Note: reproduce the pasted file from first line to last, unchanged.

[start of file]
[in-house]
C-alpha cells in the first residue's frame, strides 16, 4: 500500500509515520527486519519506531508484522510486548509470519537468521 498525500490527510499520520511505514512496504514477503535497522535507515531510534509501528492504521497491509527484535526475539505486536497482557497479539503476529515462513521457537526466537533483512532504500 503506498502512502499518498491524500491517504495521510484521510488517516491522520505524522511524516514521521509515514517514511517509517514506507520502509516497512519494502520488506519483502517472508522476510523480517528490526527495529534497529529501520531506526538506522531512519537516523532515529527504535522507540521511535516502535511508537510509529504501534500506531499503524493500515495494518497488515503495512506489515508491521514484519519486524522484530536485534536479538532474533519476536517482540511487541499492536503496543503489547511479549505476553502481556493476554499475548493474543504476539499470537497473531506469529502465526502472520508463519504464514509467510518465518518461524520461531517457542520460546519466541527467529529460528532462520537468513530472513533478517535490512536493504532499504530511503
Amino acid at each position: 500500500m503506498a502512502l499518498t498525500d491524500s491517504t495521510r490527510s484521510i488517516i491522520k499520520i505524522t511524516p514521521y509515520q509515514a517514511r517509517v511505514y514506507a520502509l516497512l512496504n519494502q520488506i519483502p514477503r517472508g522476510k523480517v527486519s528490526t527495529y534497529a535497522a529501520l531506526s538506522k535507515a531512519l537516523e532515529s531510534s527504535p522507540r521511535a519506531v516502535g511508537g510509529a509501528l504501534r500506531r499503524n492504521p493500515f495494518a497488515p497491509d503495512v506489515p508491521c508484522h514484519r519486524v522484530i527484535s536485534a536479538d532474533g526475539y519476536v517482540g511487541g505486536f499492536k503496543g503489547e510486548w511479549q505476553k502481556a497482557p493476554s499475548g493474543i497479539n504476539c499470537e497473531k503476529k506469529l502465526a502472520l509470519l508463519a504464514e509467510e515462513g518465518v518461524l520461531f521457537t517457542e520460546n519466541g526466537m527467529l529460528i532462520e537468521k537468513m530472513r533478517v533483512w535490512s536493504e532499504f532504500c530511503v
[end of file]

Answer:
[in-house]
C-alpha cells in the first residue's frame, strides 16, 4: 500500500509515520527486519519506531508484522510486548509470519537468521 498525500490527510499520520511505514512496504514477503535497522535507515531510534509501528492504521497491509527484535526475539505486536497482557497479539503476529515462513521457537526466537533483512532504500 503506498502512502499518498491524500491517504495521510484521510488517516491522520505524522511524516514521521509515514517514511517509517514506507520502509516497512519494502520488506519483502517472508522476510523480517528490526527495529534497529529501520531506526538506522531512519537516523532515529527504535522507540521511535516502535511508537510509529504501534500506531499503524493500515495494518497488515503495512506489515508491521514484519519486524522484530536485534536479538532474533519476536517482540511487541499492536503496543503489547511479549505476553502481556493476554499475548493474543504476539499470537497473531506469529502465526502472520508463519504464514509467510518465518518461524520461531517457542520460546519466541527467529529460528532462520537468513530472513533478517535490512536493504532499504530511503
Amino acid at each position: 500500500m503506498a502512502l499518498t498525500d491524500s491517504t495521510r490527510s484521510i488517516i491522520k499520520i505524522t511524516p514521521y509515520q509515514a517514511r517509517v511505514y514506507a520502509l516497512l512496504n519494502q520488506i519483502p514477503r517472508g522476510k523480517v527486519s528490526t527495529y534497529a535497522a529501520l531506526s538506522k535507515a531512519l537516523e532515529s531510534s527504535p522507540r521511535a519506531v516502535g511508537g510509529a509501528l504501534r500506531r499503524n492504521p493500515f495494518a497488515p497491509d503495512v506489515p508491521c508484522h514484519r519486524v522484530i527484535s536485534a536479538d532474533g526475539y519476536v517482540g511487541g505486536f499492536k503496543g503489547e510486548w511479549q505476553k502481556a497482557p493476554s499475548g493474543i497479539n504476539c499470537e497473531k503476529k506469529l502465526a502472520l509470519l508463519a504464514e509467510e515462513g518465518v518461524l520461531f521457537t517457542e520460546n519466541g526466537m527467529l529460528i532462520e537468521k537468513m530472513r533478517v533483512w535490512s536493504e532499504f532504500c530511503v